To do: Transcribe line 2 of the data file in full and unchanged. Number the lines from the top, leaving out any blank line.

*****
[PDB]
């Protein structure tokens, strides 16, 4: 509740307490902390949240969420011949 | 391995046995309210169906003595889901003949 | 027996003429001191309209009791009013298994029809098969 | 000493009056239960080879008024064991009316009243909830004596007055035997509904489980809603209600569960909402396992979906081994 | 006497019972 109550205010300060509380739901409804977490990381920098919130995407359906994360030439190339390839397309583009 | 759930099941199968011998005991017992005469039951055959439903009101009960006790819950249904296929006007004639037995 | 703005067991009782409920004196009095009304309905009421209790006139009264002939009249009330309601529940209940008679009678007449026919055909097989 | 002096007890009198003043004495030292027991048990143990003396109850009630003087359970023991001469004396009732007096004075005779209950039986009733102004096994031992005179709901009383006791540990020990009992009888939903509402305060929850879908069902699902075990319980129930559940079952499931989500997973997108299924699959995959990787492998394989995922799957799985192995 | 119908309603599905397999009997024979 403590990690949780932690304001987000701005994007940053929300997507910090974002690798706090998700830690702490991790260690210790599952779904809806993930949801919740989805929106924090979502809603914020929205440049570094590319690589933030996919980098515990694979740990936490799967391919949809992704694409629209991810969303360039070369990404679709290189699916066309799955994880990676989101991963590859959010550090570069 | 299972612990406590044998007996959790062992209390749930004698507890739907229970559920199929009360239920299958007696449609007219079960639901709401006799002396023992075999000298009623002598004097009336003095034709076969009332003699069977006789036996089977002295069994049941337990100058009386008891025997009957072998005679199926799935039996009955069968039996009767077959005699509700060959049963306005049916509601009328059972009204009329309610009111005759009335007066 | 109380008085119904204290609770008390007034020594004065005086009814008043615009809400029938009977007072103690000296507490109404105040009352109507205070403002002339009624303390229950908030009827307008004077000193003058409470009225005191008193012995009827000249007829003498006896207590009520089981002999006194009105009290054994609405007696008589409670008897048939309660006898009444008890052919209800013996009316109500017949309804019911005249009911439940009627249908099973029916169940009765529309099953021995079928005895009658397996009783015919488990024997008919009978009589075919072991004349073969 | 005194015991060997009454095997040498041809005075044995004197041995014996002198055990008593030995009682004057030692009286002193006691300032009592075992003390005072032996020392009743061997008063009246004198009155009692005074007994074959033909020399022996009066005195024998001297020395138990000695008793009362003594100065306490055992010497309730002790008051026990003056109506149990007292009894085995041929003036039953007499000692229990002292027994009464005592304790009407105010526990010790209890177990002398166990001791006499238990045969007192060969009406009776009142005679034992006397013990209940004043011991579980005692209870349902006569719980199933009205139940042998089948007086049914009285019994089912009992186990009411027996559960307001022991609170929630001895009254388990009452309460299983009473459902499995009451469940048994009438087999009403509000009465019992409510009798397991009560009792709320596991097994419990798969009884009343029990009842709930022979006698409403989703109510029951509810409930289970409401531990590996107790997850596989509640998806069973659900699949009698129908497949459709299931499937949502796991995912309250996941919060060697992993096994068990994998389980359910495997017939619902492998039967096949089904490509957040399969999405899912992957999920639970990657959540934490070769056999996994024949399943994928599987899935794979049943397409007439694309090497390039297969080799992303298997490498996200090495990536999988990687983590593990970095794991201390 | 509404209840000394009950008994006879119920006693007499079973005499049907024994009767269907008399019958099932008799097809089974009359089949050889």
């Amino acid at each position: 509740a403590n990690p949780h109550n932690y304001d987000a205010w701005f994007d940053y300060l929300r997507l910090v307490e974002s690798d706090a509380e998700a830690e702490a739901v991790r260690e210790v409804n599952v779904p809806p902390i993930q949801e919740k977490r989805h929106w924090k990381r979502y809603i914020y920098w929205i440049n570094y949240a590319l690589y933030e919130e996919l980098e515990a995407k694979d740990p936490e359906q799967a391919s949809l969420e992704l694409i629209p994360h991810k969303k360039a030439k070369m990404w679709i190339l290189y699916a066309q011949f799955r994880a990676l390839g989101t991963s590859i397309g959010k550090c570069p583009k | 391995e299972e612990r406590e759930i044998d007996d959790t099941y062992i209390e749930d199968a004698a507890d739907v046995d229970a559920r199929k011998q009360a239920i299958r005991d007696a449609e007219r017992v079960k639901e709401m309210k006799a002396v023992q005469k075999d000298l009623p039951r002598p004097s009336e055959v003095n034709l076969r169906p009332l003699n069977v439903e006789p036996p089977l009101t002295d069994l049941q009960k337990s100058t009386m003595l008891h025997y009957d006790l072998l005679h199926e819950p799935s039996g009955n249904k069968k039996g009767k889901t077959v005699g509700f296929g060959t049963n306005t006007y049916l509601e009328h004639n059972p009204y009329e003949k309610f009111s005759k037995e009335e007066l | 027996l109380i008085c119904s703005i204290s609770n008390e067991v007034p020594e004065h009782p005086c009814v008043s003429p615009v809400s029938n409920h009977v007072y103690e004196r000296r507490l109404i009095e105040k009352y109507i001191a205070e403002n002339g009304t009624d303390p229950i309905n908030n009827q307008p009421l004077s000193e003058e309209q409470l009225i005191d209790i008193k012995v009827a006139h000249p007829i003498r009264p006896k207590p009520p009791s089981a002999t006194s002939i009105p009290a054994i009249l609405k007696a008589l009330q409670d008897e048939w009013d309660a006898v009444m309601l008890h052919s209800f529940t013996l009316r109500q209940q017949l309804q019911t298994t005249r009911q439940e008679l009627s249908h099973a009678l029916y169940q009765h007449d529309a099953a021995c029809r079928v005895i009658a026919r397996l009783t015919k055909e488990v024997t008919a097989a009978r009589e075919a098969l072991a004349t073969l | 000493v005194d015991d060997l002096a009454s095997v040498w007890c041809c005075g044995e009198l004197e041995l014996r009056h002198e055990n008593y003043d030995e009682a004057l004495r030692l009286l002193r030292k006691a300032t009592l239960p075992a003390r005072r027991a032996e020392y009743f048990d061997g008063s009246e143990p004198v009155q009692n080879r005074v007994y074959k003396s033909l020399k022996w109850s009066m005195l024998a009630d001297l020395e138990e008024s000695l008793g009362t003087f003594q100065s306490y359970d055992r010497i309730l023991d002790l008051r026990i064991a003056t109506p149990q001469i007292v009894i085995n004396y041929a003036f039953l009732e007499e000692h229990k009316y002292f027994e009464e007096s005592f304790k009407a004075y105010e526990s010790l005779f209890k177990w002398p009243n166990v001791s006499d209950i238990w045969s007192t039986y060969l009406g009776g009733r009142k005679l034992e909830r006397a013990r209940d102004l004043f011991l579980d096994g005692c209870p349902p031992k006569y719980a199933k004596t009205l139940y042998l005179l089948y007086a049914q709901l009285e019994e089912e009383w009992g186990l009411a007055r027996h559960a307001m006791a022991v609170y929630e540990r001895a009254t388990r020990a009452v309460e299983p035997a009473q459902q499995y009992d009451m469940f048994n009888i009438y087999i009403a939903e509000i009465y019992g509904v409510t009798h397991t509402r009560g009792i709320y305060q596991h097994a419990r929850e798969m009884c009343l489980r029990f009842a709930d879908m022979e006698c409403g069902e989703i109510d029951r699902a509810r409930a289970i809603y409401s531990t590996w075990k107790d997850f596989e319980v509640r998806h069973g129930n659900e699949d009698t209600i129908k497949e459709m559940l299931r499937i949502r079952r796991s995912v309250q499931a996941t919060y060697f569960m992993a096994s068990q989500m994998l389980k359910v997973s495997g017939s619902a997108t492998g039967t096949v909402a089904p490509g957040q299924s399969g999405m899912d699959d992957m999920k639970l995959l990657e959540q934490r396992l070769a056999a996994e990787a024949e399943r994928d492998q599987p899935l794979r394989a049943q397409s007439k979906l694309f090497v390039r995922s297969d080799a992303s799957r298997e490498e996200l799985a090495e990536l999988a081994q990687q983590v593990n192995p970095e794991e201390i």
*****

């Protein structure tokens, strides 16, 4: 509740307490902390949240969420011949 | 391995046995309210169906003595889901003949 | 027996003429001191309209009791009013298994029809098969 | 000493009056239960080879008024064991009316009243909830004596007055035997509904489980809603209600569960909402396992979906081994 | 006497019972 109550205010300060509380739901409804977490990381920098919130995407359906994360030439190339390839397309583009 | 759930099941199968011998005991017992005469039951055959439903009101009960006790819950249904296929006007004639037995 | 703005067991009782409920004196009095009304309905009421209790006139009264002939009249009330309601529940209940008679009678007449026919055909097989 | 002096007890009198003043004495030292027991048990143990003396109850009630003087359970023991001469004396009732007096004075005779209950039986009733102004096994031992005179709901009383006791540990020990009992009888939903509402305060929850879908069902699902075990319980129930559940079952499931989500997973997108299924699959995959990787492998394989995922799957799985192995 | 119908309603599905397999009997024979 403590990690949780932690304001987000701005994007940053929300997507910090974002690798706090998700830690702490991790260690210790599952779904809806993930949801919740989805929106924090979502809603914020929205440049570094590319690589933030996919980098515990694979740990936490799967391919949809992704694409629209991810969303360039070369990404679709290189699916066309799955994880990676989101991963590859959010550090570069 | 299972612990406590044998007996959790062992209390749930004698507890739907229970559920199929009360239920299958007696449609007219079960639901709401006799002396023992075999000298009623002598004097009336003095034709076969009332003699069977006789036996089977002295069994049941337990100058009386008891025997009957072998005679199926799935039996009955069968039996009767077959005699509700060959049963306005049916509601009328059972009204009329309610009111005759009335007066 | 109380008085119904204290609770008390007034020594004065005086009814008043615009809400029938009977007072103690000296507490109404105040009352109507205070403002002339009624303390229950908030009827307008004077000193003058409470009225005191008193012995009827000249007829003498006896207590009520089981002999006194009105009290054994609405007696008589409670008897048939309660006898009444008890052919209800013996009316109500017949309804019911005249009911439940009627249908099973029916169940009765529309099953021995079928005895009658397996009783015919488990024997008919009978009589075919072991004349073969 | 005194015991060997009454095997040498041809005075044995004197041995014996002198055990008593030995009682004057030692009286002193006691300032009592075992003390005072032996020392009743061997008063009246004198009155009692005074007994074959033909020399022996009066005195024998001297020395138990000695008793009362003594100065306490055992010497309730002790008051026990003056109506149990007292009894085995041929003036039953007499000692229990002292027994009464005592304790009407105010526990010790209890177990002398166990001791006499238990045969007192060969009406009776009142005679034992006397013990209940004043011991579980005692209870349902006569719980199933009205139940042998089948007086049914009285019994089912009992186990009411027996559960307001022991609170929630001895009254388990009452309460299983009473459902499995009451469940048994009438087999009403509000009465019992409510009798397991009560009792709320596991097994419990798969009884009343029990009842709930022979006698409403989703109510029951509810409930289970409401531990590996107790997850596989509640998806069973659900699949009698129908497949459709299931499937949502796991995912309250996941919060060697992993096994068990994998389980359910495997017939619902492998039967096949089904490509957040399969999405899912992957999920639970990657959540934490070769056999996994024949399943994928599987899935794979049943397409007439694309090497390039297969080799992303298997490498996200090495990536999988990687983590593990970095794991201390 | 509404209840000394009950008994006879119920006693007499079973005499049907024994009767269907008399019958099932008799097809089974009359089949050889």